Among the reasons Hahn and co-authors at Scripps Research Institute in La Jolla, Calif., decided to study the Rho proteins was that different members of the protein family each control a different aspect of cellular movement of extension and retraction. One family controls extension of the edge, another the formation of fibers, and still another controls tail retraction. "And the key to understanding this mechanism is to see where in time and space each of these is turned on and how it’s all coordinated," Hahn said. "So there’s a really good reason to look at this in live cells. You can’t understand spatio-temporal control if you look at this in a test tube."

Another reason to study Rho proteins is that their activation is necessary to induce essentially opposite behaviors. "They’re activated for proliferation and for cell death (apoptosis), also for motility. So it may be that this spatio-temporal control is what’s producing these differences."

Some of the study’s biological findings in that latter regard were tantalizing. Cdc42 induced formation of cell extensions called filopodia when it was activated around the filopodia base and not within the lengths, Hahn said. "When we looked at extension and retraction, we found that Cdc42 activation was remarkably correlated with both. It was activated at exact locations relative to cell extensions and was turned off in exact parallel with retraction."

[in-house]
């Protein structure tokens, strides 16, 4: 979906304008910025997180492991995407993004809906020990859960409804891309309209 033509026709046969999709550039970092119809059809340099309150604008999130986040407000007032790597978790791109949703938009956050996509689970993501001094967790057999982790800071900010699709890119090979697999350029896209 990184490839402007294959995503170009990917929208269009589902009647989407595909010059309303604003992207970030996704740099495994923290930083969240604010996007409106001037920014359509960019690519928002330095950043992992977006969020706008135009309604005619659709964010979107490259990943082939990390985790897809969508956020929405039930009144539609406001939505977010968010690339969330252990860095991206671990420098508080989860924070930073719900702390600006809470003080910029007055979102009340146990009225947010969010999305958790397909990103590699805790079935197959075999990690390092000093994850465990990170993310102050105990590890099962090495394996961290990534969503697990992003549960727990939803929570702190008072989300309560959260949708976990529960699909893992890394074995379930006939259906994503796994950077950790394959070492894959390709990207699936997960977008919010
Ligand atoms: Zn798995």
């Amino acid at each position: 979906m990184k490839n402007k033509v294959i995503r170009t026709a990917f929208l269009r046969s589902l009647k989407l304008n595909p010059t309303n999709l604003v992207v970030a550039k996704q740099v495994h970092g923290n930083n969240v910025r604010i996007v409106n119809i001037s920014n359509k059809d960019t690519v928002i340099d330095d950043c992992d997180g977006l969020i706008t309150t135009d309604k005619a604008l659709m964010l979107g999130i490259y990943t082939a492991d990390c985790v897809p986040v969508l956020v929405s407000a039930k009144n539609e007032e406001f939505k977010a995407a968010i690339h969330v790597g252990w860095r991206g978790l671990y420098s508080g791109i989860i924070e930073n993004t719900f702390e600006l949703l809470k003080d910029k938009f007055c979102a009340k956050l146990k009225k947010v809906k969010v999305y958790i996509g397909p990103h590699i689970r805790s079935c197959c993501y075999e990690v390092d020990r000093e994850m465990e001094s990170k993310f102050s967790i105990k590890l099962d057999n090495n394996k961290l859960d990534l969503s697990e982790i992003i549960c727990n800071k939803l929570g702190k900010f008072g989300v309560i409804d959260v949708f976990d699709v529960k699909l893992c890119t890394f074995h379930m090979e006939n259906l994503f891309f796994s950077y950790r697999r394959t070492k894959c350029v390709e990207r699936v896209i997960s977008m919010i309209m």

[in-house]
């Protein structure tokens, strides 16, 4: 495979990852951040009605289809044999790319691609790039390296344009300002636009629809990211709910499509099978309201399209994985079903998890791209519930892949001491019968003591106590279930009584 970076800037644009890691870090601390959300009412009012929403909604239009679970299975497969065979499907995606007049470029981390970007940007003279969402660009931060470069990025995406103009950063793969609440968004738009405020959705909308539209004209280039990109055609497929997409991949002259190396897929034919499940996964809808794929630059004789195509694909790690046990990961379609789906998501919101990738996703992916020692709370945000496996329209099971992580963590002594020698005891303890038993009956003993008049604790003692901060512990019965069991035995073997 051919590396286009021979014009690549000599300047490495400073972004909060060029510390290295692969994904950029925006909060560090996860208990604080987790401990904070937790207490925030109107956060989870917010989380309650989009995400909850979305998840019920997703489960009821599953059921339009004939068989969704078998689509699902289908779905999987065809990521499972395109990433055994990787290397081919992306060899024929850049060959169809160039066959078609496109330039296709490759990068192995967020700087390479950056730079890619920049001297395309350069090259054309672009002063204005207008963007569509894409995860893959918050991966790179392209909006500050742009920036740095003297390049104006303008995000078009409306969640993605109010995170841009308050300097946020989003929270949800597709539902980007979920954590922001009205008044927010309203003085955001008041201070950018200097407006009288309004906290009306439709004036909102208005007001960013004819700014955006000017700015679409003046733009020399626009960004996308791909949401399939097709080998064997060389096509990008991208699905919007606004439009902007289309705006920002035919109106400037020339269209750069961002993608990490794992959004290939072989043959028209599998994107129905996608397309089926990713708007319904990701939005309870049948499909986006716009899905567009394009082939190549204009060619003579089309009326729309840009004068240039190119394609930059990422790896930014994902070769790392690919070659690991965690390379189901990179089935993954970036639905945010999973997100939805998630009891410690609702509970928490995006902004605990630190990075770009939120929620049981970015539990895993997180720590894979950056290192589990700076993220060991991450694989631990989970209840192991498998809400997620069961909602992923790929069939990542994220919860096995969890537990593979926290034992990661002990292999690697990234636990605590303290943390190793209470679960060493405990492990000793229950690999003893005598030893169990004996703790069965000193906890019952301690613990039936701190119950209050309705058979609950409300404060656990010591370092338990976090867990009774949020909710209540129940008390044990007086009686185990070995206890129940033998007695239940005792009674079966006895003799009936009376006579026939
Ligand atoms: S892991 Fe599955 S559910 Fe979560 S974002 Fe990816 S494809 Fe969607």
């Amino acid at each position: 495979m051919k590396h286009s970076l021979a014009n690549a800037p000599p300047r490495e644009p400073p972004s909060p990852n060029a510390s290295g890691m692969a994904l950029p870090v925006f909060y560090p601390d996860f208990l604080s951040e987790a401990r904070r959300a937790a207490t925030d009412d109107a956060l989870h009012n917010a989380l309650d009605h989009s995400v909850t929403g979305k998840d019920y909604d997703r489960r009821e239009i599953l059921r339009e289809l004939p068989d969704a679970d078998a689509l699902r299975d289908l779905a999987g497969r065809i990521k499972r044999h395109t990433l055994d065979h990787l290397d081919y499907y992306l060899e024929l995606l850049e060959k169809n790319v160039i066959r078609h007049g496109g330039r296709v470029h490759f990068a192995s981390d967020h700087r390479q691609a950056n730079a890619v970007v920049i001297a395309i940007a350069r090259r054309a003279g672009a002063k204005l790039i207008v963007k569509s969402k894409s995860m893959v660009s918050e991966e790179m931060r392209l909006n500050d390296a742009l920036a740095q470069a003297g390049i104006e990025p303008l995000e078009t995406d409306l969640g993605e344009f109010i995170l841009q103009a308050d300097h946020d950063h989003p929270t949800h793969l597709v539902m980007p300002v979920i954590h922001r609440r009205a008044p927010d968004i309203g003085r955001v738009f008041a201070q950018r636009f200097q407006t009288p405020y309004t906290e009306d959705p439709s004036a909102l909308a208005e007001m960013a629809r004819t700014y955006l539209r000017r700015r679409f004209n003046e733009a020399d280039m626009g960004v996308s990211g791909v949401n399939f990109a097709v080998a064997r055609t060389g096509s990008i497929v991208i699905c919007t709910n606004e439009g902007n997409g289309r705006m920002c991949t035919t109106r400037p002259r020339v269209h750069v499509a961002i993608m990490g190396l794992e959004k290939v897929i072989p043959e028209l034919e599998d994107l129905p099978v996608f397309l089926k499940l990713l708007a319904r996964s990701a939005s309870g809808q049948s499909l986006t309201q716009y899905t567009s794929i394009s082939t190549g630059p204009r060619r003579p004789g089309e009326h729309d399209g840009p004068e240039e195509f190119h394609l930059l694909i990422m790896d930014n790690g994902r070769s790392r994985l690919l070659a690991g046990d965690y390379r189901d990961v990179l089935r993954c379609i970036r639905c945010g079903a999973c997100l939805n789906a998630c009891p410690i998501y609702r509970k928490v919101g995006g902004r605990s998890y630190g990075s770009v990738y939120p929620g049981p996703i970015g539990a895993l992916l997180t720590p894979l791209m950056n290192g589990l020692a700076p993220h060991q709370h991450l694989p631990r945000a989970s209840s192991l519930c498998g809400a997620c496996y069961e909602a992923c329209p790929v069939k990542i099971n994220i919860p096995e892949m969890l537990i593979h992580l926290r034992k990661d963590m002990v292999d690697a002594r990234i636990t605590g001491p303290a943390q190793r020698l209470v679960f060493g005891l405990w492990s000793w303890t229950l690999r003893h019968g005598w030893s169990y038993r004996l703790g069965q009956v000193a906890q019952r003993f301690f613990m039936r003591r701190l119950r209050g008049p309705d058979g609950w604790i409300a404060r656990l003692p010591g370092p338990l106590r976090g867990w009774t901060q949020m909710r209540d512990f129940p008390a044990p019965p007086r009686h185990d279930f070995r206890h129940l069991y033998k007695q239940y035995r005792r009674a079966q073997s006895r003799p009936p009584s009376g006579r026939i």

Further experiments showed that this coordination was produced by "upstream signals" regulating both retraction and extension. "The use of fluorescent labeling of molecules in live cells was pioneered over a decade ago here at UNC," Hahn said. "My work with these new dyes is an extension of that work, it grew out of that."

L. H. Lang | EurekAlert!
Further information:
http://www.med.unc.edu

More articles from Life Sciences:

nachricht Cryo-electron microscopy achieves unprecedented resolution using new computational methods
24.03.2017 | DOE/Lawrence Berkeley National Laboratory